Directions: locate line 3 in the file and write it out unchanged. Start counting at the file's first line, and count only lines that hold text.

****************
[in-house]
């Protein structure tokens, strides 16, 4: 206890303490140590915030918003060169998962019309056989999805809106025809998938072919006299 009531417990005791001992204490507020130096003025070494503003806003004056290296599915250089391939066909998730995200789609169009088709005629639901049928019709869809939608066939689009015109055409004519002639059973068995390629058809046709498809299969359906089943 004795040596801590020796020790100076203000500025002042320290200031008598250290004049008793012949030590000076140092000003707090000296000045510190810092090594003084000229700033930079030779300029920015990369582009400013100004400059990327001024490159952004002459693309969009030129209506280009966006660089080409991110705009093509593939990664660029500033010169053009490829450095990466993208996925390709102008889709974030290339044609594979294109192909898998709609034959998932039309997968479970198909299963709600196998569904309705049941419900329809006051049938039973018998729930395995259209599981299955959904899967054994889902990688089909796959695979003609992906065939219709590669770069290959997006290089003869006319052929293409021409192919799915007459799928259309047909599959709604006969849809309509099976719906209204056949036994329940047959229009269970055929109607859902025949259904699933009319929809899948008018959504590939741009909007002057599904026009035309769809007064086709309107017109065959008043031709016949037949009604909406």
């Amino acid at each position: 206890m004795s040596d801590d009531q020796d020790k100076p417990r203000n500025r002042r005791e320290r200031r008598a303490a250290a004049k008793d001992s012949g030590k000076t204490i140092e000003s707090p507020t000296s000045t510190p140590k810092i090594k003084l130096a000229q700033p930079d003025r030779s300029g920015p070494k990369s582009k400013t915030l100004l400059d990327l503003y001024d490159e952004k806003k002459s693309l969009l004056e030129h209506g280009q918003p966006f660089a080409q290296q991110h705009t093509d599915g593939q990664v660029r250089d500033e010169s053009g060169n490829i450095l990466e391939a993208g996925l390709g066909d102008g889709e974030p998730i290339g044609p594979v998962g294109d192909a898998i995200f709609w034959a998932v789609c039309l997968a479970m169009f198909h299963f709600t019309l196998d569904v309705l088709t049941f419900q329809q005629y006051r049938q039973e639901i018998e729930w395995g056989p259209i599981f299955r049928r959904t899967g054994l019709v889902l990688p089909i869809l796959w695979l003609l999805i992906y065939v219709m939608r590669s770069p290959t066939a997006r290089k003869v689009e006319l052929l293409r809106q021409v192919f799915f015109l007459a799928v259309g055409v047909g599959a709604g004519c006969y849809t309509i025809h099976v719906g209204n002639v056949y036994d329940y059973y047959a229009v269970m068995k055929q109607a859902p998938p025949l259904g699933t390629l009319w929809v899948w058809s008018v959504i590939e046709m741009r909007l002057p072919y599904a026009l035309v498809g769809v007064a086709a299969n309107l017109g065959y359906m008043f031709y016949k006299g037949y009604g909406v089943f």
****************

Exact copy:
């Amino acid at each position: 206890m004795s040596d801590d009531q020796d020790k100076p417990r203000n500025r002042r005791e320290r200031r008598a303490a250290a004049k008793d001992s012949g030590k000076t204490i140092e000003s707090p507020t000296s000045t510190p140590k810092i090594k003084l130096a000229q700033p930079d003025r030779s300029g920015p070494k990369s582009k400013t915030l100004l400059d990327l503003y001024d490159e952004k806003k002459s693309l969009l004056e030129h209506g280009q918003p966006f660089a080409q290296q991110h705009t093509d599915g593939q990664v660029r250089d500033e010169s053009g060169n490829i450095l990466e391939a993208g996925l390709g066909d102008g889709e974030p998730i290339g044609p594979v998962g294109d192909a898998i995200f709609w034959a998932v789609c039309l997968a479970m169009f198909h299963f709600t019309l196998d569904v309705l088709t049941f419900q329809q005629y006051r049938q039973e639901i018998e729930w395995g056989p259209i599981f299955r049928r959904t899967g054994l019709v889902l990688p089909i869809l796959w695979l003609l999805i992906y065939v219709m939608r590669s770069p290959t066939a997006r290089k003869v689009e006319l052929l293409r809106q021409v192919f799915f015109l007459a799928v259309g055409v047909g599959a709604g004519c006969y849809t309509i025809h099976v719906g209204n002639v056949y036994d329940y059973y047959a229009v269970m068995k055929q109607a859902p998938p025949l259904g699933t390629l009319w929809v899948w058809s008018v959504i590939e046709m741009r909007l002057p072919y599904a026009l035309v498809g769809v007064a086709a299969n309107l017109g065959y359906m008043f031709y016949k006299g037949y009604g909406v089943f």